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Poland’s Belchatow coal power plant was revealed to be the biggest polluter in 2017. [Shutterstock]

Poland is the only EU nation that has yet to commit to the bloc’s target of driving down net emissions of greenhouse gases to zero by 2050, the centre piece of the European Commission’s Green Deal.

The EU executive proposed laws to achieve the net zero goal this month but, since then, the rapidly spreading coronavirus has prompted sweeping measures across the bloc that have upended businesses and hammered the economic outlook.

“As a consequence of this crisis our economies will be weaker, companies will not have enough funds to invest, completion of some important energy projects may be delayed or even suspended,” Poland’s climate ministry told Reuters.

“These are real problems that we will be facing soon and achievement of our climate goals will be even more difficult because of them,” it said in a written response to questions.

Poland has already said the EU should scrap its emissions trading scheme or exempt Poland from the scheme.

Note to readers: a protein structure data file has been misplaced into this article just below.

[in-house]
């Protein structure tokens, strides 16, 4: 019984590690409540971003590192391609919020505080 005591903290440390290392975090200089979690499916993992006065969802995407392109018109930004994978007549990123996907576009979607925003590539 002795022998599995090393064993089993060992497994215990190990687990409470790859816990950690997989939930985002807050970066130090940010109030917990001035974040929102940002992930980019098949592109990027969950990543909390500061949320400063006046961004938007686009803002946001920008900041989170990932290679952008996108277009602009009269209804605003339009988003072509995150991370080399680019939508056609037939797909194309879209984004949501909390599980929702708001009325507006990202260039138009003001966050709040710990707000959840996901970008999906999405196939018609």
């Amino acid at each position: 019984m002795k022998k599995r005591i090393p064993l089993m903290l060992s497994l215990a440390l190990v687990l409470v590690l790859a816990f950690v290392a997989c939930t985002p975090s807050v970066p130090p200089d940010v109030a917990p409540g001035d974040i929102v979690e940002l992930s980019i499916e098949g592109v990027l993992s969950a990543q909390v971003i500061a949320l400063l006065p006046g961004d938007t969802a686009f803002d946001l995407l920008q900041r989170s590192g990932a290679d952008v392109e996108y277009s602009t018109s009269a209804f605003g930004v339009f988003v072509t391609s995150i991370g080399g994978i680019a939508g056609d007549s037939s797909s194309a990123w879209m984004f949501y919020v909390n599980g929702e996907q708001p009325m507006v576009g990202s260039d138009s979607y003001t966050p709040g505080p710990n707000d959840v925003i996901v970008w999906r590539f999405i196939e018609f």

EU should scrap emissions trading scheme, Polish official says

The European Union should scrap its Emissions Trading System or exempt Poland from the scheme, which helps combat global warming, to free up funds for Warsaw to fight the effects of the coronavirus, a senior Polish official said.

Some diplomats in Brussels have signalled the need to rethink climate plans because of the economic turmoil.

“We simply don’t have the money to do everything,” an EU diplomat said, referring to the risk that the bloc’s Green Deal was at risk because of the economic impact of the virus.

Poland, which employs roughly half of the 237,000 people who work in the coal industry across the EU, could face a big bill from efforts to decarbonise, European Commission data indicates.

The bloc has offered to set aside €7.5 billion from its next long-term budget to help emissions-intensive regions make the shift, with Poland offered the biggest share.

Green Deal facing delays due to coronavirus, EU admits

The European Commission is having to re-order its priorities in the face of the coronavirus crisis, with “non-essential” initiatives like the biodiversity strategy and the farm-to-fork strategy likely to be delayed by several weeks, EURACTIV understands.